For the latest Bushwick Open Studios artist profile, we visited the lovely Carol Salmanson, a Bushwick-based visual artist working primarily with light and reflective materials. Most recently, Carol had a solo show at Storefront Bushwick gallery on Wilson Avenue, and later this year her work will be on display in a group exhibition curated by Karin Bravin at Lehman College in the Bronx. A studio resident of 56 Bogart for 6 years, Carol has a close connection to many artists and organizations in the building – most notably as the Vice President of the Board at NURTUREart, which took up residence in the basement of 56 Bogart last October.
On a recent cloudy Saturday, Carol welcomed a pair of BOS bloggers to her studio for a peek at her recent work and a crash course in LED lights. We asked Carol a few questions about her art, Bushwick, and the perils of amateur electrical work:
What inspired you to start using light in your work?
I was a painter, but I’d always wanted to work with light because light has a lot of special qualities that I find very magical. So in 2003 or 2004 I finally bit the bullet and forced myself to learn how to work with lights. A friend of mine sat me down and taught me the basics of electronics, and then I figured out the rest!
Then I started working with LEDs. It turns out that there are a lot of different kinds of LEDs. I discovered that if I work with different shapes and colors of LEDs, and also with different types of reflective and transparent materials, it’s almost like painting, but it has the qualities of light.
The show that I have up right now at Storefront and what I’ll be showing primarily [for BOS] is drawing based work. I used LEDs and wire, and backlighting and diffusion to create drawings. I call them gesture drawings. They actually do start with a gesture drawing, and from there I drill holes for the LEDs into plexiglass. I have LEDs going through both sides of the plexi, so that you have wires on both sides of the plexiglass. Then the wires create a drawing, in addition to the LEDs creating the light and the color. (Watch a video of Carol showing these works at her recent show at Storefront Bushwick gallery. Video by Bushwick Daily.)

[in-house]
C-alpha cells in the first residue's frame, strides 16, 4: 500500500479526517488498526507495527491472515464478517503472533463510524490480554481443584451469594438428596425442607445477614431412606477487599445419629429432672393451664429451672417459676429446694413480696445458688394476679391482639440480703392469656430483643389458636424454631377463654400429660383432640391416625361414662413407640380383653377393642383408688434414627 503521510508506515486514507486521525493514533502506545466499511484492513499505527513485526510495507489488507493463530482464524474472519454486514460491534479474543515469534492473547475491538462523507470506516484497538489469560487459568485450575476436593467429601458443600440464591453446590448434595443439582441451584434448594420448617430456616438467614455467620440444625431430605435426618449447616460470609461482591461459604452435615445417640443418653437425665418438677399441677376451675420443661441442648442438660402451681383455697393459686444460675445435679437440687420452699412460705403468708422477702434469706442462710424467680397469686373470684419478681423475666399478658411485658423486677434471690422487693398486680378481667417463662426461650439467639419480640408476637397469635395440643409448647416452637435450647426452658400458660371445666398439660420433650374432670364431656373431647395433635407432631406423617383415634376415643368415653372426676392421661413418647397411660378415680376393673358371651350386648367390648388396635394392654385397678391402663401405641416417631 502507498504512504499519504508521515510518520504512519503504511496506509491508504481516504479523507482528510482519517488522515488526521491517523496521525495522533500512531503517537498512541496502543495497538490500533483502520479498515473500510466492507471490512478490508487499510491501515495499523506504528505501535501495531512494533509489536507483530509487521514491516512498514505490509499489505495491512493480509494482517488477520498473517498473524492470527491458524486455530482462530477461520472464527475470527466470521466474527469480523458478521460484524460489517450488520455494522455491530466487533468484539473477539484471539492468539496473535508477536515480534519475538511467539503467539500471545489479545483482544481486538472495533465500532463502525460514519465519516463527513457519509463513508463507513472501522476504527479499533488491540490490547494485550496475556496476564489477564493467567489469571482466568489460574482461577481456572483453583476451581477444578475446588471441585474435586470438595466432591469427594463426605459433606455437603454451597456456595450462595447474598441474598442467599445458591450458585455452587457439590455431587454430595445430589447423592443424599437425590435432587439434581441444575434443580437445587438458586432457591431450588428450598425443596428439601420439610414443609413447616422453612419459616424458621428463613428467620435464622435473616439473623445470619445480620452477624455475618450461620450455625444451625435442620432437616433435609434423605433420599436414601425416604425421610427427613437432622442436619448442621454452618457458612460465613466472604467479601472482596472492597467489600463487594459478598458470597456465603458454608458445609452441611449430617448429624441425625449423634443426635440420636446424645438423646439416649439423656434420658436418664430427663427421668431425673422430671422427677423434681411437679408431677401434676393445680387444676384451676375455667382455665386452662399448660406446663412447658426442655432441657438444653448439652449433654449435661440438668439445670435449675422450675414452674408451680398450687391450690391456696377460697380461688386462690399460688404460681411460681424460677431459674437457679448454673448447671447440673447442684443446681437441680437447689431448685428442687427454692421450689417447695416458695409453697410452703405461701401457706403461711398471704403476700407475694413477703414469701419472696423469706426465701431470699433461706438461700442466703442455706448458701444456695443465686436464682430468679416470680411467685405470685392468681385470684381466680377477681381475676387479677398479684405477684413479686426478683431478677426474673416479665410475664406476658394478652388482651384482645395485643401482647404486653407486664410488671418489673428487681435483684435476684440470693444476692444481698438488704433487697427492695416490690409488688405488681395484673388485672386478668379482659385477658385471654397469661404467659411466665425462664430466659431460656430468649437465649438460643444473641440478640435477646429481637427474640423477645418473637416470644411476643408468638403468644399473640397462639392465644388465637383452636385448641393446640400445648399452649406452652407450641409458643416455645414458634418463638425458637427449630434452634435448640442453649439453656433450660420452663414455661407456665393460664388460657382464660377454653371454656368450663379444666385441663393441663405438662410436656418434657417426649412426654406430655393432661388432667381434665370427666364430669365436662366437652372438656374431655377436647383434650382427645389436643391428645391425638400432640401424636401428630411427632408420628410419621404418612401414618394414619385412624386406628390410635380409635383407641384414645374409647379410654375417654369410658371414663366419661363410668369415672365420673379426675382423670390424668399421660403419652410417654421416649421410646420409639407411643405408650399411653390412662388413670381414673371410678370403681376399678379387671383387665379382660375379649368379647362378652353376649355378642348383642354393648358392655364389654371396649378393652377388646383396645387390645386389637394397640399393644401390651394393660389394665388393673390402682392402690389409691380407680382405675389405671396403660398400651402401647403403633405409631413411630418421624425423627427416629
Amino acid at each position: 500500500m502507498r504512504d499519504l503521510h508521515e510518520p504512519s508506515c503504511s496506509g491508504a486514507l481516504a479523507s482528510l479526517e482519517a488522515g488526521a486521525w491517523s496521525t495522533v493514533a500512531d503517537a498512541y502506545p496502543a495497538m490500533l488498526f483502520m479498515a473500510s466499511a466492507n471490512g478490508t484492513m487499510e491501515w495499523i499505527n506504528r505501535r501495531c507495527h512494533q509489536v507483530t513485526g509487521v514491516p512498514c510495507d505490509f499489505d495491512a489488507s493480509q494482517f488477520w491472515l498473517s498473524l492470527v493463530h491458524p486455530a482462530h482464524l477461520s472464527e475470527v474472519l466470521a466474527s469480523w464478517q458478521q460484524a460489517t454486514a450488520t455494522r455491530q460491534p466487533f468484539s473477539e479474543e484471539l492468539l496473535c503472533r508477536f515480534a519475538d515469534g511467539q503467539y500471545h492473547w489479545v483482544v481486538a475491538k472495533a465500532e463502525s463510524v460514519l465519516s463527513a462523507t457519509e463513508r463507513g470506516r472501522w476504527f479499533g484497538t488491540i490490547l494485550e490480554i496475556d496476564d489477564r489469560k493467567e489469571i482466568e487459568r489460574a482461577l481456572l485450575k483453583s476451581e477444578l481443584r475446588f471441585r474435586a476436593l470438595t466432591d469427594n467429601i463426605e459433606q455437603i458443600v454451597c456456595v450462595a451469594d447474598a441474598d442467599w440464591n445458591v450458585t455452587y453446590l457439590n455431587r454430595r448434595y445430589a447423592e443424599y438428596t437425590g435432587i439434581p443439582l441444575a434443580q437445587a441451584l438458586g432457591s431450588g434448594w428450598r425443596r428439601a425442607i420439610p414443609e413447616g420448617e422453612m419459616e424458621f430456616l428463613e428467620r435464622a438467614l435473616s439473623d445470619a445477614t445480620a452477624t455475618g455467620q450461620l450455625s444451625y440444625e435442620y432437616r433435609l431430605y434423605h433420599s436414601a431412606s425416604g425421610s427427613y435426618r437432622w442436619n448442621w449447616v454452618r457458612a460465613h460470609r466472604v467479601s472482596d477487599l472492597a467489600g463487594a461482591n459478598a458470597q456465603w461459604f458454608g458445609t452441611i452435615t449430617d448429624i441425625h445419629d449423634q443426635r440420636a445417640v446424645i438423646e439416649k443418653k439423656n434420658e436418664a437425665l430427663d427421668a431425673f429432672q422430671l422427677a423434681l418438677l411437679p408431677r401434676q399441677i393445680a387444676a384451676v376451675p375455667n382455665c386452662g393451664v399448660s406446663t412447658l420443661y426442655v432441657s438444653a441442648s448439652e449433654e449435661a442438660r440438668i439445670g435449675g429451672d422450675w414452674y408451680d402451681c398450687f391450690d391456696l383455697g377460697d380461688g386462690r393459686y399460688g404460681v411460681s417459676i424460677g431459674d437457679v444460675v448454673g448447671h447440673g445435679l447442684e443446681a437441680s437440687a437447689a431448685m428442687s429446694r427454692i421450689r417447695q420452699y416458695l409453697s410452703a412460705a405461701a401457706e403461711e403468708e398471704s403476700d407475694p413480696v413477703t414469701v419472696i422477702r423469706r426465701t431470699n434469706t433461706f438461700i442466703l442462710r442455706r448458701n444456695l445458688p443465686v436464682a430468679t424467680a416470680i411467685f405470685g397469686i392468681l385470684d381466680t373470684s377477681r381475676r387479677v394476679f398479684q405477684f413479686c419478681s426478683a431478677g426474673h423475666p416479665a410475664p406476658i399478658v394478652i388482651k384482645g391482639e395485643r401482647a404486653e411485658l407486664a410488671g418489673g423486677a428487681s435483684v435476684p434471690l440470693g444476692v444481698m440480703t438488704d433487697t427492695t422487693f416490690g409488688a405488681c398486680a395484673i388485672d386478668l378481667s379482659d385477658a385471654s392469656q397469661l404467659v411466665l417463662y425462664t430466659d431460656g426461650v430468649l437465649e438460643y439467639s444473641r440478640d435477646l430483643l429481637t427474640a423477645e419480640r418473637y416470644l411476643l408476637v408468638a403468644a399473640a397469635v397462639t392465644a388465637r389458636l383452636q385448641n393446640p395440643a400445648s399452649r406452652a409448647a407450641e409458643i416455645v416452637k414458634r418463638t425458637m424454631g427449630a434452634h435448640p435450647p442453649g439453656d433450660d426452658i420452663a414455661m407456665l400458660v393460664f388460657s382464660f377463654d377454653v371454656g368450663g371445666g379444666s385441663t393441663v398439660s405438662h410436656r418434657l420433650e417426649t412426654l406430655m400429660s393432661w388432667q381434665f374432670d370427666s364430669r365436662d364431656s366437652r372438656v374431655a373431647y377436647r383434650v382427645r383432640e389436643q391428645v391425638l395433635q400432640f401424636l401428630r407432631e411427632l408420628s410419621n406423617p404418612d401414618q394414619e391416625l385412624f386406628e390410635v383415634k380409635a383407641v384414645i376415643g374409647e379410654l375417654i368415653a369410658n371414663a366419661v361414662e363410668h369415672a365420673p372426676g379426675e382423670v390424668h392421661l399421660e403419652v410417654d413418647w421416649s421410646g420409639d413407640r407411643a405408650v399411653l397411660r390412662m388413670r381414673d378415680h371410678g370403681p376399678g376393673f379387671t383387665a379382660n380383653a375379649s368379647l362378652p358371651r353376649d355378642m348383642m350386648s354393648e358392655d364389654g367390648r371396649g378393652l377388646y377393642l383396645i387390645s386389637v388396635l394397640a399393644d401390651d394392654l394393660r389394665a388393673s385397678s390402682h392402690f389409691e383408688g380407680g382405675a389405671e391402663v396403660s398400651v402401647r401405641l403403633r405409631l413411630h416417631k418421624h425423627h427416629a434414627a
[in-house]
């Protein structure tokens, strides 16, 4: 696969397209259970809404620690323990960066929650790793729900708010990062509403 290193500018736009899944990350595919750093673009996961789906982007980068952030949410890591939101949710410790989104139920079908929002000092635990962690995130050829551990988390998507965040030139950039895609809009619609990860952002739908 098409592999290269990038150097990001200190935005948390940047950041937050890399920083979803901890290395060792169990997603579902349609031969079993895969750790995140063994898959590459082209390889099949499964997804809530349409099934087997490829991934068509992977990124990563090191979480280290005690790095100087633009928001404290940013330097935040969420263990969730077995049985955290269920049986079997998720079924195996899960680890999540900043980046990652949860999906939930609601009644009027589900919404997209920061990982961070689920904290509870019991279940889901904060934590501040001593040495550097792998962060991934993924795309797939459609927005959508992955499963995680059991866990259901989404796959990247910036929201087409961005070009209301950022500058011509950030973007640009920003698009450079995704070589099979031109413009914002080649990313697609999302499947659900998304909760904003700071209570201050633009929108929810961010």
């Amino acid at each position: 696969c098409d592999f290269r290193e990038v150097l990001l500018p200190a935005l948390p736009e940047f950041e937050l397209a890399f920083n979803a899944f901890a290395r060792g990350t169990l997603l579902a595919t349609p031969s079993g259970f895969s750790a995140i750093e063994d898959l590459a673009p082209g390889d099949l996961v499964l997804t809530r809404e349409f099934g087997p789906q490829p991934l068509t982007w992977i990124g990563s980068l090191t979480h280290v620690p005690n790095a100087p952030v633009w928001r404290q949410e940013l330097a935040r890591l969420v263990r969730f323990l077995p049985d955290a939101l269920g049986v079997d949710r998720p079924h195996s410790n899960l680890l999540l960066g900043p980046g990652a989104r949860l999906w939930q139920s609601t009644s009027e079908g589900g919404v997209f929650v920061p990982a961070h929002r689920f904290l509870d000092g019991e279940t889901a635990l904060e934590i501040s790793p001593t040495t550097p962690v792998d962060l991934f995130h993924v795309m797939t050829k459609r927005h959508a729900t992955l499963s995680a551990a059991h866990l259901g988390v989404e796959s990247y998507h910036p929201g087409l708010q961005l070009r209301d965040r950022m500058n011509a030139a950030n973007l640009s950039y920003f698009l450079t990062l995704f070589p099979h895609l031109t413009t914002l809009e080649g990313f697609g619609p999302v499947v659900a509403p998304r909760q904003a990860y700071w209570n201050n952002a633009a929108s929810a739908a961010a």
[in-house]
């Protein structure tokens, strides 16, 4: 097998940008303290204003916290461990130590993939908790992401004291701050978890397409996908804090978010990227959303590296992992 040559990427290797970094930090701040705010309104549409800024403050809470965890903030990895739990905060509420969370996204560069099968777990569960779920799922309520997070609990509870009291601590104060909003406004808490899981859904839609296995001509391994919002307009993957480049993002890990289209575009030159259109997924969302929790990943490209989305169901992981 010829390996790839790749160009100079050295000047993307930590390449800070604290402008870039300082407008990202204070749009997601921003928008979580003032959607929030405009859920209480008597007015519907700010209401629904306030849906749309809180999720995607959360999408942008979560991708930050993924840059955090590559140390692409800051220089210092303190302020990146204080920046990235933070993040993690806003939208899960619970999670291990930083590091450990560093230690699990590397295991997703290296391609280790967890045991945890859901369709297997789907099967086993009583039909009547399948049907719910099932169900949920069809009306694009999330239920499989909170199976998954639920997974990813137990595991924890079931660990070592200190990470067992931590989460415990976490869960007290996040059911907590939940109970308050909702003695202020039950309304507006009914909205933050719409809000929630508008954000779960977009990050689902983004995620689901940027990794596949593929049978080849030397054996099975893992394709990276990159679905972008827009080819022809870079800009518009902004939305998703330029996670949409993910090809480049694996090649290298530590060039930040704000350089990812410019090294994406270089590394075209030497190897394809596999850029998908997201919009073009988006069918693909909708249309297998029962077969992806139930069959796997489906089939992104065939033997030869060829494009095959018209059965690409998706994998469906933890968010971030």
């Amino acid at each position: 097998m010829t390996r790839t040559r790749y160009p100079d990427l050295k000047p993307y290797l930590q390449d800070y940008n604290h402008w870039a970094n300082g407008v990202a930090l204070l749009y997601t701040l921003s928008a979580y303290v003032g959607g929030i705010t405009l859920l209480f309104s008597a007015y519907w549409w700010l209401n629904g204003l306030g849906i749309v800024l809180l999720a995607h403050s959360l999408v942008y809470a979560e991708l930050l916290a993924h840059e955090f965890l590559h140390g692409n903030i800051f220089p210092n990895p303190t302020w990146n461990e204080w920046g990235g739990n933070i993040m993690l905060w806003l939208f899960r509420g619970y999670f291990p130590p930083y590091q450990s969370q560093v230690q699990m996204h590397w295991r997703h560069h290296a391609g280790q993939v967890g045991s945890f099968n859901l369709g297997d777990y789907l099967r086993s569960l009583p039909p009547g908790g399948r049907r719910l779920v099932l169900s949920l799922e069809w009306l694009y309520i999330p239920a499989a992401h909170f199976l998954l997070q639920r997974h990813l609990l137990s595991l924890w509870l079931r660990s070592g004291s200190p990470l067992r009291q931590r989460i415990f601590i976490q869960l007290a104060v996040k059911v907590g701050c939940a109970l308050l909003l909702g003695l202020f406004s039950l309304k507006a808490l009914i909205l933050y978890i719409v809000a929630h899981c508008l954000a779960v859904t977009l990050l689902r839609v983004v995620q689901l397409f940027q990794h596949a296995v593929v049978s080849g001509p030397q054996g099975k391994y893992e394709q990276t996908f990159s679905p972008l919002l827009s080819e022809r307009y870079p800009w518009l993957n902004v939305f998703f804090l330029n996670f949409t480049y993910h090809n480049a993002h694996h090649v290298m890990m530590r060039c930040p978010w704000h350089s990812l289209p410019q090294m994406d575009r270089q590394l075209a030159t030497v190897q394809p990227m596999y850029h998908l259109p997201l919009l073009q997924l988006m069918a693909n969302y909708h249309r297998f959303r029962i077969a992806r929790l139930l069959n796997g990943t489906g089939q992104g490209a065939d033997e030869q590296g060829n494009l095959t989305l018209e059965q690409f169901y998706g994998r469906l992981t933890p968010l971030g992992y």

How did you learn to do all of this?
It was a steep learning curve. A friend of mine said, “Oh you can learn it! You can learn it!” So he had me over for lunch and he said, “Okay, this is Ohm’s Law… Volts times amps equals watts…” and yadi-yadi-ya. Fortunately, I was fairly decent at algebra, so I could grasp the stuff. And then I started doing a lot of studying on the Internet. I would email lists of questions for him, and he’d email me the answers. And then I just started working with them! And I fell in love with them!
Have you ever had any mishaps with the LEDs? Any lost pieces due to electrical accidents?
No, because this is just 5 volts. But the first time I ever worked with light was in 1995 and I tried neon. I backlit some paintings – and that’s 600 volts – and I touched the bare wires. I screamed at the top of my lungs – totally involuntarily. I later found out that it could have killed me. Now I work with 5 volts!
How long have you been in Bushwick?
I have had my studio in this building for 6 years. There were no galleries here until a year ago last March, and by June 1st there will be 10. I try not to think about what will happen to my rent when my lease is up!
When I first moved in, on one end of the hall were a father and son who manufactured fine apparel for the discerning ferret. And on the other end was a man who manufactured – you know the Sunday hats with all the fancy stuff on them? Well he didn’t have enough space, so the hallway was filled with all these hat trees and all these fancy Sunday hats. Between the two it was pretty wild!
Has your work been influenced by the neighborhood at all?
I guess you could say it is. There is a certain energy in Bushwick that is very raw and it’s very vital. There is a good mix of different kinds of artists, different ages, different everything. Like, if you go to the galleries [in Manhattan] it seems like the galleries are all looking at one thing, but out here it is much more vibrant. It’s almost like a cauldron, like a melting pot.
Have you ever participated in BOS before?
Yes, I did last year.
Any memorable moments?
There were a lot of them! The most memorable thing about last year was that we got tons and tons and tons of people here with no L train. It was really stunning!
Thank you for taking the time to answer our questions and show us your studio, Carol! You can see more of Carol Salmanson’s work on her website at www.CarolSalmanson.com — but we highly recommend you check it out in person during BOS weekend, in her studio at 56 Bogart. —Written by Lili Rusing. Photographs by Kerosene Rose.